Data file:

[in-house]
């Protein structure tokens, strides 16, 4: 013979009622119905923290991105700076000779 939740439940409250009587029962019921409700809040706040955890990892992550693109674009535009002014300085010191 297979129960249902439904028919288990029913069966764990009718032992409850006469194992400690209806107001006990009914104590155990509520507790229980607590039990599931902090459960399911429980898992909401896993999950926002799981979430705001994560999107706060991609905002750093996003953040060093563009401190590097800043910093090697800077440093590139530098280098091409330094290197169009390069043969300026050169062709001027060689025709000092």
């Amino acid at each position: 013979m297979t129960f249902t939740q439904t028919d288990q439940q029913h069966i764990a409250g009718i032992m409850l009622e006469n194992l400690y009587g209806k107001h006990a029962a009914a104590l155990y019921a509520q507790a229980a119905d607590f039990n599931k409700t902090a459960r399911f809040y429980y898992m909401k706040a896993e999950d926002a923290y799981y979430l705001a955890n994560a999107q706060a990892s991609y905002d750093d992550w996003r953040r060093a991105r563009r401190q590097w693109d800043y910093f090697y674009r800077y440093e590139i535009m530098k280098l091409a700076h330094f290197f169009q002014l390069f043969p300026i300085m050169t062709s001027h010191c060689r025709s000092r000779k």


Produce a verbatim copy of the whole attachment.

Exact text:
[in-house]
């Protein structure tokens, strides 16, 4: 013979009622119905923290991105700076000779 939740439940409250009587029962019921409700809040706040955890990892992550693109674009535009002014300085010191 297979129960249902439904028919288990029913069966764990009718032992409850006469194992400690209806107001006990009914104590155990509520507790229980607590039990599931902090459960399911429980898992909401896993999950926002799981979430705001994560999107706060991609905002750093996003953040060093563009401190590097800043910093090697800077440093590139530098280098091409330094290197169009390069043969300026050169062709001027060689025709000092």
């Amino acid at each position: 013979m297979t129960f249902t939740q439904t028919d288990q439940q029913h069966i764990a409250g009718i032992m409850l009622e006469n194992l400690y009587g209806k107001h006990a029962a009914a104590l155990y019921a509520q507790a229980a119905d607590f039990n599931k409700t902090a459960r399911f809040y429980y898992m909401k706040a896993e999950d926002a923290y799981y979430l705001a955890n994560a999107q706060a990892s991609y905002d750093d992550w996003r953040r060093a991105r563009r401190q590097w693109d800043y910093f090697y674009r800077y440093e590139i535009m530098k280098l091409a700076h330094f290197f169009q002014l390069f043969p300026i300085m050169t062709s001027h010191c060689r025709s000092r000779k």